Beauty 3000 is the first born child of Jahkowska and can be described as a phophorescent mask that covers your face. It’s bizarre, yet intriguing. After all, the filter is far from Kardashian-esque beauty standards that reign the Instagram AR filter aesthetic of today but instead encourages a more groundbreaking, experimental approach to the notion of beauty. Ironically enough, as Kylie Jenner posed for the cover of a beauty magazine, with a face morphed into a pixelated, melted A.I., many celebrities had already taken on the trend and posted photos or videos, wearing the unconventional AR filter. Surely, the sudden burst of attention and relevance granted @johwska a considerable amount of Insta fame with over 676k followers as of today. Soon after the initial blow up of futuristic AR filters, many creators followed with similar creations that weren’t actually designed to make beauty influencers look prettier, in essence; but instead challenge the normative understanding of today’s beauty as presented on social media and offer an experimental stage to its users that are looking to break free of such norms. Parabola by @exitsimulation, Self Help by @fvckrender, Woop and Ysh by @tokyyto, Meta by @danmollervfx are a few to name within this genre, with just as many more playful options that don’t solely aim to transform your face into a living wax figure.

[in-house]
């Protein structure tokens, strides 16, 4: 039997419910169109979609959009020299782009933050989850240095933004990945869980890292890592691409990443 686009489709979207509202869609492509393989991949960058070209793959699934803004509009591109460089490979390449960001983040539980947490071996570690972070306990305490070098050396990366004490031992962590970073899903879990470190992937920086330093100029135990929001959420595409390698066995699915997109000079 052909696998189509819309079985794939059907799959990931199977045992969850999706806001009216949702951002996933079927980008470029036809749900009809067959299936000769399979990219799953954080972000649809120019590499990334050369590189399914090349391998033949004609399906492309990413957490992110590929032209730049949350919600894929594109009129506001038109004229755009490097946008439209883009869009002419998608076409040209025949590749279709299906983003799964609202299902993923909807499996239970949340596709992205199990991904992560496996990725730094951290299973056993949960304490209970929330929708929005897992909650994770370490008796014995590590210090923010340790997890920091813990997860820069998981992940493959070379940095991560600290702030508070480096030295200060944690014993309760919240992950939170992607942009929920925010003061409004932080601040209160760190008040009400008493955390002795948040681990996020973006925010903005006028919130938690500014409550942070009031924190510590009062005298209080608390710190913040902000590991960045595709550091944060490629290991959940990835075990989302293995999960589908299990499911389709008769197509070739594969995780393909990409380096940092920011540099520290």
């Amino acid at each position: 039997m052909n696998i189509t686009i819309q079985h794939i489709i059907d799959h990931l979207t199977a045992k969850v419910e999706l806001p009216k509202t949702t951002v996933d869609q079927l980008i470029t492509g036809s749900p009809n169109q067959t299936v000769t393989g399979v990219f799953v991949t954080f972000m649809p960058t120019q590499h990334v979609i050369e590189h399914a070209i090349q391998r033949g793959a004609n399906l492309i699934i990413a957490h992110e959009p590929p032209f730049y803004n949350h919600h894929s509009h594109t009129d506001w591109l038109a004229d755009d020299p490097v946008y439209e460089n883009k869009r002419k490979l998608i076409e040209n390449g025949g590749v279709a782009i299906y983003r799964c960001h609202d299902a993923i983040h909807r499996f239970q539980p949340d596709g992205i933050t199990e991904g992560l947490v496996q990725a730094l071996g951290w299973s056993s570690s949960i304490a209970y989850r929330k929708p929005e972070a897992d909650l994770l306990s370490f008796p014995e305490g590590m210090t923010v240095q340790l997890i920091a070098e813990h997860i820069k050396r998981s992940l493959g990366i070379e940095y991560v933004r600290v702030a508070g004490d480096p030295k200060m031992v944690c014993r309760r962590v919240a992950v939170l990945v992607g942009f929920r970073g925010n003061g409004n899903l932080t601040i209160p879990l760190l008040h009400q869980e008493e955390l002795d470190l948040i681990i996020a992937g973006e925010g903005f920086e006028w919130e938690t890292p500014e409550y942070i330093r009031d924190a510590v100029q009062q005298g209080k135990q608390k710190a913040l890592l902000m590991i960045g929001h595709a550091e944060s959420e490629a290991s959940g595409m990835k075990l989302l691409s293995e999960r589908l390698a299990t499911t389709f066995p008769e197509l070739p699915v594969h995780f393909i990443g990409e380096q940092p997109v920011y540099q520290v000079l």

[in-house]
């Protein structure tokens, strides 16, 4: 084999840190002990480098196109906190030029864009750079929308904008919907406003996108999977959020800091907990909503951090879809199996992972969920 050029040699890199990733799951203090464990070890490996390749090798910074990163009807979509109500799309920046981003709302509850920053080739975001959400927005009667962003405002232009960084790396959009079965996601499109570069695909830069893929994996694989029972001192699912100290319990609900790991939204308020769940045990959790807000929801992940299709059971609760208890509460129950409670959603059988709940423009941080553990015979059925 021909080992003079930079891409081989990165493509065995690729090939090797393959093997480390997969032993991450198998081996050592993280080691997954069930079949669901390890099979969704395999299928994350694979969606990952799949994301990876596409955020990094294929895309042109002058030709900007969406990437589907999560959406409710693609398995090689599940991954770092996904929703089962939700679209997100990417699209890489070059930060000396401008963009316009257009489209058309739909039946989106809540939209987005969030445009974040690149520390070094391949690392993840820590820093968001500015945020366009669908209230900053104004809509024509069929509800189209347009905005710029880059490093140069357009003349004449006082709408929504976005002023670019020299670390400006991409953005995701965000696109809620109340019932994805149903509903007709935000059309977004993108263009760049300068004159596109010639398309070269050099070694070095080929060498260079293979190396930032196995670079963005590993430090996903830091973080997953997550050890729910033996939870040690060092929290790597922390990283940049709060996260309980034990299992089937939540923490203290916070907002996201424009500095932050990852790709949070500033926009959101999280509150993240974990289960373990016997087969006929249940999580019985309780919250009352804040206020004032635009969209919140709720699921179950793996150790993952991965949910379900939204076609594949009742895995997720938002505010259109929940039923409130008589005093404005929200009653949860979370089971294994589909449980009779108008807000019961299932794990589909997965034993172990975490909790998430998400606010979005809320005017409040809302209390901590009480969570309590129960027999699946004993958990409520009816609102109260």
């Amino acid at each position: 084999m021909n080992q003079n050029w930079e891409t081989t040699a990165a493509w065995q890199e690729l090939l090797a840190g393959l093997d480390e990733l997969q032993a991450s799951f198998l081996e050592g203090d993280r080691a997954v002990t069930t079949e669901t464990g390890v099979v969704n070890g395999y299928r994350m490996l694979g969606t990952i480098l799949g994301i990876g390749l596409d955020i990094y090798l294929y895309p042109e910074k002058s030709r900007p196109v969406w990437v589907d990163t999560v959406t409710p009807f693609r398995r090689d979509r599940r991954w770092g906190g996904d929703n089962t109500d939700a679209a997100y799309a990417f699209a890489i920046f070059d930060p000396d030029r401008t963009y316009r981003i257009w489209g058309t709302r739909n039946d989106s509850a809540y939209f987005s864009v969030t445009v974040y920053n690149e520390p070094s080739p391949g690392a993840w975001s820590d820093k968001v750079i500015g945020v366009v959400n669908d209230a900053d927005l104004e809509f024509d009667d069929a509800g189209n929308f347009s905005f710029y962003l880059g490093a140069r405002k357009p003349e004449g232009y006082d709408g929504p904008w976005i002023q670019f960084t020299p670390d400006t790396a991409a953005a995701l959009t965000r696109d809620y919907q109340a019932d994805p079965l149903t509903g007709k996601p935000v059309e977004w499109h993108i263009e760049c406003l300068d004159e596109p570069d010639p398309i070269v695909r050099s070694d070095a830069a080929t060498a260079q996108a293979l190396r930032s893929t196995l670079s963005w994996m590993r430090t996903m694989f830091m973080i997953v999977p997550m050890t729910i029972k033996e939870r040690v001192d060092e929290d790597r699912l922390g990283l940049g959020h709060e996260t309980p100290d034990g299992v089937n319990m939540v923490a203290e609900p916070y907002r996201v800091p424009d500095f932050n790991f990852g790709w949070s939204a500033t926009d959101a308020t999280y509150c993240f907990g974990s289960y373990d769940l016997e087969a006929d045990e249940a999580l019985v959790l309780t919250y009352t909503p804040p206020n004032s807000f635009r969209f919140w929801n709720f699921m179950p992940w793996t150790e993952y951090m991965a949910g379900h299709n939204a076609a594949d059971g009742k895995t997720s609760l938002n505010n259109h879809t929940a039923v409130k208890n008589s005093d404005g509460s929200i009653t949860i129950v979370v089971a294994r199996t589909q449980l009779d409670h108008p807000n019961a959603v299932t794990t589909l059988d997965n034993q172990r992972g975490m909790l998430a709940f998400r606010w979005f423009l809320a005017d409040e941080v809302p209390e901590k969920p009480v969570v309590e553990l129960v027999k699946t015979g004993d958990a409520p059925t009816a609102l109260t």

The important question that arises from the success of such designs lies in the nature of narcissism. As today’s people obsess over multi-faceted self-promotion on a daily basis via social media, what do these high techs, eerie AR filters say about our “need” to present our best versions by quite literally hiding behind masks? After all, it is no coincidence that Jahkowska named her mirrored, metallic AR filter Narcisse… Food for thought…